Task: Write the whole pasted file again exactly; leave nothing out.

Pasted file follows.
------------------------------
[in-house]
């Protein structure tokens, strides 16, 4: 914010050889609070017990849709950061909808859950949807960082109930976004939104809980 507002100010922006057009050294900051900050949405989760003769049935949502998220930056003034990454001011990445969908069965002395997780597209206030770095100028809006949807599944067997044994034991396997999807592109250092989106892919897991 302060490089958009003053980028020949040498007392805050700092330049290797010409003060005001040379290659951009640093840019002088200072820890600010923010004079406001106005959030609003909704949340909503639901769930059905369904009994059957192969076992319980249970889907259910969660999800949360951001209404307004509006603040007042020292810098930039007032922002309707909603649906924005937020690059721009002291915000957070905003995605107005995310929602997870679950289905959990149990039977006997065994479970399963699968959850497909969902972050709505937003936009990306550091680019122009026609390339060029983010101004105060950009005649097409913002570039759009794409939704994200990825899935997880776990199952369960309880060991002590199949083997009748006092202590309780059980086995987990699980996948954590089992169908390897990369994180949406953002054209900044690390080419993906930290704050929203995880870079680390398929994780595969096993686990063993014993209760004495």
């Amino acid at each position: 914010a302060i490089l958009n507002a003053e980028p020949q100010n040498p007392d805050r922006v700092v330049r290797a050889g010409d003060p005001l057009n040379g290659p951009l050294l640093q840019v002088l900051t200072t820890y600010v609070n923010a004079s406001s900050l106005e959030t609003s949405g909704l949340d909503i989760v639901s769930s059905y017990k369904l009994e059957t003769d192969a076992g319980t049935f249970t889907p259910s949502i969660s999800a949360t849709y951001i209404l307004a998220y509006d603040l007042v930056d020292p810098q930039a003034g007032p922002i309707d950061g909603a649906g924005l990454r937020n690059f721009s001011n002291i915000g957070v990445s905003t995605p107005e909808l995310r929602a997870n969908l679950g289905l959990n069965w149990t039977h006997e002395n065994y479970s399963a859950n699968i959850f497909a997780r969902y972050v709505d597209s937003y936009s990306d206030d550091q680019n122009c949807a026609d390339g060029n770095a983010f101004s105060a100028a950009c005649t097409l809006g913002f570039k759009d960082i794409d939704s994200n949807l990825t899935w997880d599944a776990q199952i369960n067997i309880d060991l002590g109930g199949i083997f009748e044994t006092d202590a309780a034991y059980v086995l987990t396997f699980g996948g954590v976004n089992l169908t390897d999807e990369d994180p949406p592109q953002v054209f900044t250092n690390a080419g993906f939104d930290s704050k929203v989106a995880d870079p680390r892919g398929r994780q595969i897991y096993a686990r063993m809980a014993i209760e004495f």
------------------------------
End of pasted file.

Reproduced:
[in-house]
């Protein structure tokens, strides 16, 4: 914010050889609070017990849709950061909808859950949807960082109930976004939104809980 507002100010922006057009050294900051900050949405989760003769049935949502998220930056003034990454001011990445969908069965002395997780597209206030770095100028809006949807599944067997044994034991396997999807592109250092989106892919897991 302060490089958009003053980028020949040498007392805050700092330049290797010409003060005001040379290659951009640093840019002088200072820890600010923010004079406001106005959030609003909704949340909503639901769930059905369904009994059957192969076992319980249970889907259910969660999800949360951001209404307004509006603040007042020292810098930039007032922002309707909603649906924005937020690059721009002291915000957070905003995605107005995310929602997870679950289905959990149990039977006997065994479970399963699968959850497909969902972050709505937003936009990306550091680019122009026609390339060029983010101004105060950009005649097409913002570039759009794409939704994200990825899935997880776990199952369960309880060991002590199949083997009748006092202590309780059980086995987990699980996948954590089992169908390897990369994180949406953002054209900044690390080419993906930290704050929203995880870079680390398929994780595969096993686990063993014993209760004495």
């Amino acid at each position: 914010a302060i490089l958009n507002a003053e980028p020949q100010n040498p007392d805050r922006v700092v330049r290797a050889g010409d003060p005001l057009n040379g290659p951009l050294l640093q840019v002088l900051t200072t820890y600010v609070n923010a004079s406001s900050l106005e959030t609003s949405g909704l949340d909503i989760v639901s769930s059905y017990k369904l009994e059957t003769d192969a076992g319980t049935f249970t889907p259910s949502i969660s999800a949360t849709y951001i209404l307004a998220y509006d603040l007042v930056d020292p810098q930039a003034g007032p922002i309707d950061g909603a649906g924005l990454r937020n690059f721009s001011n002291i915000g957070v990445s905003t995605p107005e909808l995310r929602a997870n969908l679950g289905l959990n069965w149990t039977h006997e002395n065994y479970s399963a859950n699968i959850f497909a997780r969902y972050v709505d597209s937003y936009s990306d206030d550091q680019n122009c949807a026609d390339g060029n770095a983010f101004s105060a100028a950009c005649t097409l809006g913002f570039k759009d960082i794409d939704s994200n949807l990825t899935w997880d599944a776990q199952i369960n067997i309880d060991l002590g109930g199949i083997f009748e044994t006092d202590a309780a034991y059980v086995l987990t396997f699980g996948g954590v976004n089992l169908t390897d999807e990369d994180p949406p592109q953002v054209f900044t250092n690390a080419g993906f939104d930290s704050k929203v989106a995880d870079p680390r892919g398929r994780q595969i897991y096993a686990r063993m809980a014993i209760e004495f």